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Category:    Home > Reviews > Action > Thriller > Crime > Politics > French > Mystery > Kidnapping > Australia > The Fugitive 4K (1993/Warner 4K Ultra HD Blu-ray)/Le Combat Dans L'ile (1962/aka Fire And Ice/MVD/Radiance Blu-ray)/Mercy Road (2022/Well Go Blu-ray)

The Fugitive 4K (1993/Warner 4K Ultra HD Blu-ray)/Le Combat Dans L'ile (1962/aka Fire And Ice/MVD/Radiance Blu-ray)/Mercy Road (2022/Well Go Blu-ray)

4K Ultra HD Picture: B+ Picture: X/B/B Sound: B/B-/B Extras: B/B-/C- Films: B/B-/C

for the latest action thriller releases, including two notable upgrades...

Andrew Davis' The Fugitive 4K (1993) is back in a new edition that finally gives the film a new upgrade for the Ultra High Definition era. Up until this point, a decent HD transfer has been out there in Blu-ray (and now-defunct HD-DVD form) for a good while. You can read about the film in my coverage of that older releases at this link:


So, how does the film hold up? Surprisingly well, os much so that I wonder if Hollywood can even produce a film this competent today. It is rarer and rarer in this era of hyper-digital garbage and infantilized screenplays (witness the collapse of the superhero genre) and to also get the talent together like they do here and know what to do with it. Everyone involved is at the top of their game, Ford is as good as he ever was and yes, Tommy Lee Jones more than deserved his Best Supporting Actor Academy Award, capturing one of the greatest actors of his generation in full artistic and commercial power all at once. All of them knew what they were up against, the reputation of one of the most phenomenally successful TV shows ever made with one of the most successful conclusions STILL in all of TV history to date. They did it and WOW does it hold up!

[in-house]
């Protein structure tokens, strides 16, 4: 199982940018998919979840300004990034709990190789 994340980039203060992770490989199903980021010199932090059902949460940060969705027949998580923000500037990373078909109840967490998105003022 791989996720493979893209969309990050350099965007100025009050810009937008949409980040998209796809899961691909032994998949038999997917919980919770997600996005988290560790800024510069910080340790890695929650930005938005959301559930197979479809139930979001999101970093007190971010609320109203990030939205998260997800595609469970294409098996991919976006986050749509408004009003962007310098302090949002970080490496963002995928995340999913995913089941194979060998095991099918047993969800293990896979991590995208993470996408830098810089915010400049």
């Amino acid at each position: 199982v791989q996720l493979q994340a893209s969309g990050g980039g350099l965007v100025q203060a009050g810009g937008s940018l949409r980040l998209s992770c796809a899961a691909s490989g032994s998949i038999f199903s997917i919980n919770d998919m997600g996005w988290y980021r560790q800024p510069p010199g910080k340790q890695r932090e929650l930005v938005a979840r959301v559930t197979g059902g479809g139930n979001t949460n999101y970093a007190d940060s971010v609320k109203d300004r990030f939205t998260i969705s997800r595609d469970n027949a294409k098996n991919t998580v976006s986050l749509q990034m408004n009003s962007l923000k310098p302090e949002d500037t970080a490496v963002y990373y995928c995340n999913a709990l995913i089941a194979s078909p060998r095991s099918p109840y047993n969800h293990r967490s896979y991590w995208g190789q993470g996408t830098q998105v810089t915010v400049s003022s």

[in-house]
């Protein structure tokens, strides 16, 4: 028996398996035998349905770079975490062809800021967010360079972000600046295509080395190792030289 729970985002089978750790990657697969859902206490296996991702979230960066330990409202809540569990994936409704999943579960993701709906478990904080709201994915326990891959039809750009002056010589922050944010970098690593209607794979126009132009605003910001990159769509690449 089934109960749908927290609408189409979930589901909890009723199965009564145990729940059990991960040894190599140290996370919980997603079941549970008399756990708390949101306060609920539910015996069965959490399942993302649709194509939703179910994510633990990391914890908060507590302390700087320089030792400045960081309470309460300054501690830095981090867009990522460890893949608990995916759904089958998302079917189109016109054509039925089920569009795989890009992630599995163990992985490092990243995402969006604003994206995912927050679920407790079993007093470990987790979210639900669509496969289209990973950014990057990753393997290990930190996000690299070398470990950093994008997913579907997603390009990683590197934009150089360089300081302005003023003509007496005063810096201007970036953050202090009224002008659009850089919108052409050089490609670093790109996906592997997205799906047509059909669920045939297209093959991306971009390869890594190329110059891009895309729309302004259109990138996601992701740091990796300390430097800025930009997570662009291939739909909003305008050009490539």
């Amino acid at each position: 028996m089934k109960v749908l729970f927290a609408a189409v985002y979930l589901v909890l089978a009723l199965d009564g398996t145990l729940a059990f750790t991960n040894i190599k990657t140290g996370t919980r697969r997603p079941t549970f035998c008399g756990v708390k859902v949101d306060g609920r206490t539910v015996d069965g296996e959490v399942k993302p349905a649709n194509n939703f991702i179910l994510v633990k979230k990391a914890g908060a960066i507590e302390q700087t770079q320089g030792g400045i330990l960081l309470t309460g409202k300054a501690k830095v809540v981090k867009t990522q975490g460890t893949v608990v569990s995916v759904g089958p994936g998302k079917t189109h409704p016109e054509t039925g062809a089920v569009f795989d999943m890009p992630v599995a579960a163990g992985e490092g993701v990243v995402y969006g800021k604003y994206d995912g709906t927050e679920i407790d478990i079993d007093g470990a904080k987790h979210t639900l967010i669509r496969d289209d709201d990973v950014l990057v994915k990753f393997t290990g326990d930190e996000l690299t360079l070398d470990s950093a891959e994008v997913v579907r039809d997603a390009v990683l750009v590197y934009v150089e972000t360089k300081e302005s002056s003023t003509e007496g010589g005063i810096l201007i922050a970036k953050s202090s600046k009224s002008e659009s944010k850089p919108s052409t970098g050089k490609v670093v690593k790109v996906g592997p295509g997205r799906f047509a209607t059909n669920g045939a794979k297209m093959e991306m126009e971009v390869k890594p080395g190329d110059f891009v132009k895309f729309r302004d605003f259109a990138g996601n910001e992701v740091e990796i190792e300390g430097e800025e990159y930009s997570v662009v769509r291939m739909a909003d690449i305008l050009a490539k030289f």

The pre-digital visual effects also hold up extraordinarily well and the editing, directing, pacing and timing are as solid and strong as ever. If you have not revisited the film lately now is the time and this is the best way to do it. The image and sound have both been upgraded and you can read more about that below.

Extras add nothing new and repeat the already decent extras from older releases, as listed in the older review link above.

Alain Calvier's Le Combat Dans L'ile (1962, aka Fire And Ice) is another smart, underseen, mature, adult thriller from the director of Fill 'Er Up With Super (also released on Blu-ray recently by radiance, reviewed elsewhere on this site) about a somewhat dysfunctional couple (a stunning Romy Schneider in great form and an on-the-money Jean-Louis Trintignant) who simply seem to be such a young couple, but one day, her helper discovers something hidden in their closet... a bazooka!

Though he lies about what it is at first, he turns out to be an assassin for an underground right-wing political organization targeting certain politicians and other figures, but he is soon betrayed during one of the assassination runs and things get complicated with his wife in tow and the fact that he comes from money makes it all the crazier.

This is all well handled, convincingly built up, well acted and very consistently put together. A thriller very much for smart, mature adults like they rarely make anymore, it asks some important questions as relevant as ever and the world they live in is quite palpable. There is also an interesting chemistry between the leads in a way I did not expect, though I figured there would be something between the two leads at the time. A fine film that somehow got lost int eh shuffle of so many, I am thriller Radiance has brought back yet another Cavalier film and if you are interested, I strongly recommend it.

Extras include a Interview with Alain Cavalier from French television show Cinema page (1962, 5 mins)

  • Faire la mort: A commentary featurette by Cavalier on photos from the Cinematheque francaise (2011, 5 mins)

  • Interview with star Jean-Louis Trintignant from the Belgian television show Cinescope (1983, 7 mins)